High Altitude Society: Project Healing Waters visits Eagle County | VailDaily.com

High Altitude Society: Project Healing Waters visits Eagle County

Joel Norris, Veterans Rick Rood and Mike Woods and Jorgen Hansen participated in a Project Healing Waters fly fishing event up Squaw Creek on Sunday.
Betty Ann Woodland | Special to the Daily |

Sunday was one of those picture perfect Rocky Mountain blue sky days with billowy white clouds floating slowly over the landscape and a soft breeze blowing by as anglers geared up for some fly-fishing at a private ranch in Edwards. Project Healing Waters, whose goal is healing those who serve, invited veterans and active servicemen to fish on a stretch of the Eagle River reserved solely for their event and on ponds teeming with trout.

Project Healing Waters is dedicated to the physical and emotional rehabilitation of servicemen and women through fly-fishing and related activities. Hosts OB and Julie Nelson provided the scenic setting at base camp, peace and quietude, camaraderie, delicious meals and the ponds stocked with trout for the program.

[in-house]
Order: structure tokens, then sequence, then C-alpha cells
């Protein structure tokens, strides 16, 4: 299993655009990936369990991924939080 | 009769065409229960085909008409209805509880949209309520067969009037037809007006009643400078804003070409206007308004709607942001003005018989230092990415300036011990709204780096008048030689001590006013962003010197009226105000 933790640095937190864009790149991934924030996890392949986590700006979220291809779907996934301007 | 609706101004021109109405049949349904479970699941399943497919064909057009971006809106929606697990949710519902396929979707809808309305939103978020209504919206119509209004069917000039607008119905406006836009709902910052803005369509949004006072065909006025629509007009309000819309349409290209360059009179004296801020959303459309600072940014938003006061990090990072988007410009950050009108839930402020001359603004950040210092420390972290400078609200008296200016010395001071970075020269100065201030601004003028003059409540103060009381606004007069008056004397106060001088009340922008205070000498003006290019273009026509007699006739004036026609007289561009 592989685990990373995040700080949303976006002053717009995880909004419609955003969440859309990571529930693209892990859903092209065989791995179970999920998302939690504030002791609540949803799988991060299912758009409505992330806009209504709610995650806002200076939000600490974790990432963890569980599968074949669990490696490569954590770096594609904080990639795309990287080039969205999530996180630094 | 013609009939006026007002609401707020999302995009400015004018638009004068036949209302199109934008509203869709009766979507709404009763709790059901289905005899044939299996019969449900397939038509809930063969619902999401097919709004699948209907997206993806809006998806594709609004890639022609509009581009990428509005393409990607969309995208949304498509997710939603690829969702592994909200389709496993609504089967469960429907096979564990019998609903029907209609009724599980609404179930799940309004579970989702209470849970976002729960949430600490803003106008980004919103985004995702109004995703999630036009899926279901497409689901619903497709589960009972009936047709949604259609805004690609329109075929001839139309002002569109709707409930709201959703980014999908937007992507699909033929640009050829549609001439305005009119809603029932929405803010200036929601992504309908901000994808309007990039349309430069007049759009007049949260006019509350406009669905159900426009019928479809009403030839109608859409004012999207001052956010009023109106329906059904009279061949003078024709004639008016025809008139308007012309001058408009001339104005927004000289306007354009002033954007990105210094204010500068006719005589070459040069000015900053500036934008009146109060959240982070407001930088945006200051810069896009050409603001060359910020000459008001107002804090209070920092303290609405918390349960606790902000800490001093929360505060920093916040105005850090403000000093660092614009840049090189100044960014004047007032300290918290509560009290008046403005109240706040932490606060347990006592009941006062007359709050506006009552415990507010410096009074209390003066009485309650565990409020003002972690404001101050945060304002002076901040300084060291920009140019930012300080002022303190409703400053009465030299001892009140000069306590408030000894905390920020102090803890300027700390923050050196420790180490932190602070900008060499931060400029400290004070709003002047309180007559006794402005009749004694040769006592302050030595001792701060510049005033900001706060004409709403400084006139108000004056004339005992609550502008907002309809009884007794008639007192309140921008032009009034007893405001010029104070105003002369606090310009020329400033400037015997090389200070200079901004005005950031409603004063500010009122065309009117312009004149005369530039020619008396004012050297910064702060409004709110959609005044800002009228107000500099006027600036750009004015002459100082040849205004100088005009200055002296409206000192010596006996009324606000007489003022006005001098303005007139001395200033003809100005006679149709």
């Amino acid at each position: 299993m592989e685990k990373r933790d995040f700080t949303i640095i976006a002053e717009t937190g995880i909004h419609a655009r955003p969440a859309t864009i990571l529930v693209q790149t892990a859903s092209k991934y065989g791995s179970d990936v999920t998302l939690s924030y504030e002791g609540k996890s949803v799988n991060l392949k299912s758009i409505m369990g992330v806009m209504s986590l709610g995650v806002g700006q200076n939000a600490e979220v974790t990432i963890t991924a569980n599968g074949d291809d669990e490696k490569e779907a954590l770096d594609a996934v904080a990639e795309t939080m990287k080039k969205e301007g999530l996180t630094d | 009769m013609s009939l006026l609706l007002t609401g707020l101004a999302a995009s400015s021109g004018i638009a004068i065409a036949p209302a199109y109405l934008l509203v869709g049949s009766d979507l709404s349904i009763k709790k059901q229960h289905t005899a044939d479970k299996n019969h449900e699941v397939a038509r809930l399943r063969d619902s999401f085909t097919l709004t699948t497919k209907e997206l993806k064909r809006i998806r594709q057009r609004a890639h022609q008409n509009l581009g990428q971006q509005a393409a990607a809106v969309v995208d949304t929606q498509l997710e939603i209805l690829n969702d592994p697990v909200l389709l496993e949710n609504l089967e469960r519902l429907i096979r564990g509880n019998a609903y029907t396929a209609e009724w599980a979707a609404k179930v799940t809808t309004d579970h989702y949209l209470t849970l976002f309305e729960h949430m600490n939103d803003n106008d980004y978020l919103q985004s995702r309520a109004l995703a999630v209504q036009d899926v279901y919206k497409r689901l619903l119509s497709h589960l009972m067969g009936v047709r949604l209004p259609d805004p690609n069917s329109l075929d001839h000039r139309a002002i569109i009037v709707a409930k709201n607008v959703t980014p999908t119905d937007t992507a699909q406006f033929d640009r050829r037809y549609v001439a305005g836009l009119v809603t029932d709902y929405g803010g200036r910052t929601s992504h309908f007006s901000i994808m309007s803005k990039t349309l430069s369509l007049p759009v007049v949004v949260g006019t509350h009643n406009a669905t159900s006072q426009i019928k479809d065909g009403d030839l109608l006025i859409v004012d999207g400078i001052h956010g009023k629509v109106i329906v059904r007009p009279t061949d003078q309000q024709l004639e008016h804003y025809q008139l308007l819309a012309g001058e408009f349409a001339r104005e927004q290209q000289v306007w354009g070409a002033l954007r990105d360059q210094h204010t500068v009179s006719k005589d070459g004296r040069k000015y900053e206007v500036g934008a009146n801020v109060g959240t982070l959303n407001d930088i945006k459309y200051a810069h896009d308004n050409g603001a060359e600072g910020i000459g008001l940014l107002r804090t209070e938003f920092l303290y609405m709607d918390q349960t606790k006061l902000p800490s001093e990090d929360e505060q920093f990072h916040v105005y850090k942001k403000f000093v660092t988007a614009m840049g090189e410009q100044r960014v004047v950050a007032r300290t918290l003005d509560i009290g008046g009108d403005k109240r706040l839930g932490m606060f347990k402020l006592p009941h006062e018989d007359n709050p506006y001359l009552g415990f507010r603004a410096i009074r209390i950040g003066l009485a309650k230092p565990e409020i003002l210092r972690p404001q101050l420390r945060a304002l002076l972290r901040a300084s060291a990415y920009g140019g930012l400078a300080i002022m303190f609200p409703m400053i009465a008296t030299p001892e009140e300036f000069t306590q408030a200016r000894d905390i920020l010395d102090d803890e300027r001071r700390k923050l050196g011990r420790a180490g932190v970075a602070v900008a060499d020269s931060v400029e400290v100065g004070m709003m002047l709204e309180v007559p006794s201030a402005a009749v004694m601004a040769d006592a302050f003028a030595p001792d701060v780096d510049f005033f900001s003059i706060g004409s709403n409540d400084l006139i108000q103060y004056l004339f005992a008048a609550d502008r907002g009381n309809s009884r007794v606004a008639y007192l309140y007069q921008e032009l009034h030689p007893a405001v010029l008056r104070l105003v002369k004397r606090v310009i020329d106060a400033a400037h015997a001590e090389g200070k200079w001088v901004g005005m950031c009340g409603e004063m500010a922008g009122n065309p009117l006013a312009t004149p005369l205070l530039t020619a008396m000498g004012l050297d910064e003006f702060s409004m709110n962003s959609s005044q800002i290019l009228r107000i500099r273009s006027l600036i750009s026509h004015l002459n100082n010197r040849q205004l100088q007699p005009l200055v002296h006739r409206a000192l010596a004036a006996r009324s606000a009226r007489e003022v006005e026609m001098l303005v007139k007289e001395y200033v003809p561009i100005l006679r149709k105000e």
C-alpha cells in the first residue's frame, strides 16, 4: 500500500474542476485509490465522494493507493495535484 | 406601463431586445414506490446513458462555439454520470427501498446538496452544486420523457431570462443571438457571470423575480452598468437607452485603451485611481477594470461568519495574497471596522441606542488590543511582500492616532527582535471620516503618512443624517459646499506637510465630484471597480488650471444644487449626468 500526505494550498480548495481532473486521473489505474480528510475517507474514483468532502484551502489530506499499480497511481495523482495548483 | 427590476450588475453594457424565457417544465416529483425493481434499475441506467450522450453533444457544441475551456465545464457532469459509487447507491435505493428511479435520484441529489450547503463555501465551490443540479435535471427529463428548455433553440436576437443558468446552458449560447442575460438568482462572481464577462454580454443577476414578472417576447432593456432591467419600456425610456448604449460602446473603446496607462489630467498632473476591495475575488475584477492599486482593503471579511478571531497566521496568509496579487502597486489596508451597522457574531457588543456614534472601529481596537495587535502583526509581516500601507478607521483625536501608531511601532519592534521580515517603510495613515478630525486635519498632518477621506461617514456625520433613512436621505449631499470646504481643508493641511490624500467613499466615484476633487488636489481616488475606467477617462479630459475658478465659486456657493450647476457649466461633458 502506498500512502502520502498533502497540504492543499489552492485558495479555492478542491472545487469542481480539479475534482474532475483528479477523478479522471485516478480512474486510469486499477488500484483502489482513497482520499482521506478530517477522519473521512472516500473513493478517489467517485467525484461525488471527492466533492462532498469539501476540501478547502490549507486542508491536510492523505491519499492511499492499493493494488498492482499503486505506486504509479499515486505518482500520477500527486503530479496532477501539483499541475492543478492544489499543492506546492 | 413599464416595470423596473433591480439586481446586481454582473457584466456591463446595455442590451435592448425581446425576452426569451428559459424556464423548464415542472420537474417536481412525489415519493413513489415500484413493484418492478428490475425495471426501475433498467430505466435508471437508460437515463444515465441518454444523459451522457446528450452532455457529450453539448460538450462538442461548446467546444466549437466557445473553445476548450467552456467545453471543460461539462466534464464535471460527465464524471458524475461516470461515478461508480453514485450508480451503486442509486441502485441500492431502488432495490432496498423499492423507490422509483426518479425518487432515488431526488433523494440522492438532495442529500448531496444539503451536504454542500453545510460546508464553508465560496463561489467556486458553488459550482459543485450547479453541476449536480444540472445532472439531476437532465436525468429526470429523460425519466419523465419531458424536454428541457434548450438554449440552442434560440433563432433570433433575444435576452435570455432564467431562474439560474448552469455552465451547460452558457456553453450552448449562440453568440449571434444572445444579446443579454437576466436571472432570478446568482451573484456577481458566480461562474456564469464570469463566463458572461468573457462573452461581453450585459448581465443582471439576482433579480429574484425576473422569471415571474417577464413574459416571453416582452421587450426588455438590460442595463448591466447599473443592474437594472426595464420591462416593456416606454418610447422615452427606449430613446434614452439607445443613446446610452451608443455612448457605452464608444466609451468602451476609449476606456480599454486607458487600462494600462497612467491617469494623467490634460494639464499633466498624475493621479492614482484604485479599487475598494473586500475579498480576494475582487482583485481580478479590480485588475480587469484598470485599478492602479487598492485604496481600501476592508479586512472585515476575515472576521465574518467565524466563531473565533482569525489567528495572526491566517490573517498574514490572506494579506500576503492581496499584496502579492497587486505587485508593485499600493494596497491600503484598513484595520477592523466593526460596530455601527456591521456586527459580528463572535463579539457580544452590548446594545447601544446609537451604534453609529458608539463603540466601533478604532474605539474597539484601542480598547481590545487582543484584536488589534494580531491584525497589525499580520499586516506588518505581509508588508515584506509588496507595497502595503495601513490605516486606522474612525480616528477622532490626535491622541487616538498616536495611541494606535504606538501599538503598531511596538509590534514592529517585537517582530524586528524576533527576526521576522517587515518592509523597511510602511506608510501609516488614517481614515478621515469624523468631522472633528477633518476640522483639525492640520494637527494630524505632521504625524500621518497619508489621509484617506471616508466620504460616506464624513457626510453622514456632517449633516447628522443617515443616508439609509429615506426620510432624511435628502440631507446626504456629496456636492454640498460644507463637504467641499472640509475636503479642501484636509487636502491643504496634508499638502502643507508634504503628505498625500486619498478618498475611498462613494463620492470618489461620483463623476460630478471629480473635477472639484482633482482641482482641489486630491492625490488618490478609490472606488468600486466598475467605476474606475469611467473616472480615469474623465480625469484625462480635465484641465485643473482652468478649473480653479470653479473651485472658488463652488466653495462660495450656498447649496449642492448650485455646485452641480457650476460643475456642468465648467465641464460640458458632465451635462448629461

OB Nelson told the group, “Since stocking the ponds this year, we have not let anyone fish before these soldiers came with Project Healing Waters.”

And, stocked it was, as was evidenced by the many rises and tails flapping on the water’s surface.

“We told the company that stocks the pond that the veterans were coming and they put in some extra large fish for them,” Julie Nelson added.

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Of course, the waters are catch and release and there was an obvious reverence for the life of the fish and the integrity of the sport and habitat.

Many local anglers volunteered their time as guides for the program. Vail Valley Anglers guide Bob Fish is passionate about the health of the trout and the environment. “We do everything that we can possibly do to ensure that the fish survives,” he said. “We want to catch that fish again. He is our future, and you want to take care of your future.”

When asked how they started with Project Healing Waters, Julie Nelson said, “We wanted to give back to the soldiers. When we first got involved, we thought that this would be a beautiful setting for people who had physical impairments because of the easy access to the ponds. But, there are many veterans with Post Traumatic Stress Disorder and they need to be able to relax. It is like any service project that you do — you get back tenfold of what you give. It is such a great feeling to be able to do something so minor compared to what these guys have done for our country.”

To learn more about their programs and opportunities to volunteer and donate, please visit http://www.project healingwaters.org.

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